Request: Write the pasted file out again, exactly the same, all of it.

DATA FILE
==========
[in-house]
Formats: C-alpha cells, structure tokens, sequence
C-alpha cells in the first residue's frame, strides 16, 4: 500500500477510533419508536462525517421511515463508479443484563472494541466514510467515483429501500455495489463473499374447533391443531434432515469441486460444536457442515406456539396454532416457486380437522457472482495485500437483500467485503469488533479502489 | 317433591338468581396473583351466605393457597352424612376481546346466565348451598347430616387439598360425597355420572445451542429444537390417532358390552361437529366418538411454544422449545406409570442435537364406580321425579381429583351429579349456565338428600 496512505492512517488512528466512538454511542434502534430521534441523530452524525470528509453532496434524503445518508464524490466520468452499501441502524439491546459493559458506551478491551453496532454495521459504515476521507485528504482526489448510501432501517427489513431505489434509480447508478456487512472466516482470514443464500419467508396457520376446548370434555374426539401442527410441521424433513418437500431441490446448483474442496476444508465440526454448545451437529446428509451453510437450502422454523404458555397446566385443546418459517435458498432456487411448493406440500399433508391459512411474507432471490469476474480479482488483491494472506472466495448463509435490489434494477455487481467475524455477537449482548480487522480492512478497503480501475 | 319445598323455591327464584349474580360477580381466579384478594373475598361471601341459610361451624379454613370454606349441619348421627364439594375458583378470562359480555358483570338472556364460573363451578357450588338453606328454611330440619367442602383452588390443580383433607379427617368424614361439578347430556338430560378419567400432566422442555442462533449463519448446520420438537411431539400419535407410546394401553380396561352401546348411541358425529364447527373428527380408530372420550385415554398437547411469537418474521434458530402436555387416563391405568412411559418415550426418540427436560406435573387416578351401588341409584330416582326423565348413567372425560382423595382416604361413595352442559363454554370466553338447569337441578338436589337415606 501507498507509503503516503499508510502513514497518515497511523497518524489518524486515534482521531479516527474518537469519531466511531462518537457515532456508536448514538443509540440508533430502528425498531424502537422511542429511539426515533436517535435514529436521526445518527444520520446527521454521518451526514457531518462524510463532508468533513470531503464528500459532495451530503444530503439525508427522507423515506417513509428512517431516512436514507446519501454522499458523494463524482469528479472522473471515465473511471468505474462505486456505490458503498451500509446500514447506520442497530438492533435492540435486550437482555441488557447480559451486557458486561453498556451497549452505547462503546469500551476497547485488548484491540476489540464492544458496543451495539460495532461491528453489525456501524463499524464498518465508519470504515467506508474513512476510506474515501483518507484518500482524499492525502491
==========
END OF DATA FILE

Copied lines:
[in-house]
Formats: C-alpha cells, structure tokens, sequence
C-alpha cells in the first residue's frame, strides 16, 4: 500500500477510533419508536462525517421511515463508479443484563472494541466514510467515483429501500455495489463473499374447533391443531434432515469441486460444536457442515406456539396454532416457486380437522457472482495485500437483500467485503469488533479502489 | 317433591338468581396473583351466605393457597352424612376481546346466565348451598347430616387439598360425597355420572445451542429444537390417532358390552361437529366418538411454544422449545406409570442435537364406580321425579381429583351429579349456565338428600 496512505492512517488512528466512538454511542434502534430521534441523530452524525470528509453532496434524503445518508464524490466520468452499501441502524439491546459493559458506551478491551453496532454495521459504515476521507485528504482526489448510501432501517427489513431505489434509480447508478456487512472466516482470514443464500419467508396457520376446548370434555374426539401442527410441521424433513418437500431441490446448483474442496476444508465440526454448545451437529446428509451453510437450502422454523404458555397446566385443546418459517435458498432456487411448493406440500399433508391459512411474507432471490469476474480479482488483491494472506472466495448463509435490489434494477455487481467475524455477537449482548480487522480492512478497503480501475 | 319445598323455591327464584349474580360477580381466579384478594373475598361471601341459610361451624379454613370454606349441619348421627364439594375458583378470562359480555358483570338472556364460573363451578357450588338453606328454611330440619367442602383452588390443580383433607379427617368424614361439578347430556338430560378419567400432566422442555442462533449463519448446520420438537411431539400419535407410546394401553380396561352401546348411541358425529364447527373428527380408530372420550385415554398437547411469537418474521434458530402436555387416563391405568412411559418415550426418540427436560406435573387416578351401588341409584330416582326423565348413567372425560382423595382416604361413595352442559363454554370466553338447569337441578338436589337415606 501507498507509503503516503499508510502513514497518515497511523497518524489518524486515534482521531479516527474518537469519531466511531462518537457515532456508536448514538443509540440508533430502528425498531424502537422511542429511539426515533436517535435514529436521526445518527444520520446527521454521518451526514457531518462524510463532508468533513470531503464528500459532495451530503444530503439525508427522507423515506417513509428512517431516512436514507446519501454522499458523494463524482469528479472522473471515465473511471468505474462505486456505490458503498451500509446500514447506520442497530438492533435492540435486550437482555441488557447480559451486557458486561453498556451497549452505547462503546469500551476497547485488548484491540476489540464492544458496543451495539460495532461491528453489525456501524463499524464498518465508519470504515467506508474513512476510506474515501483518507484518500482524499492525502491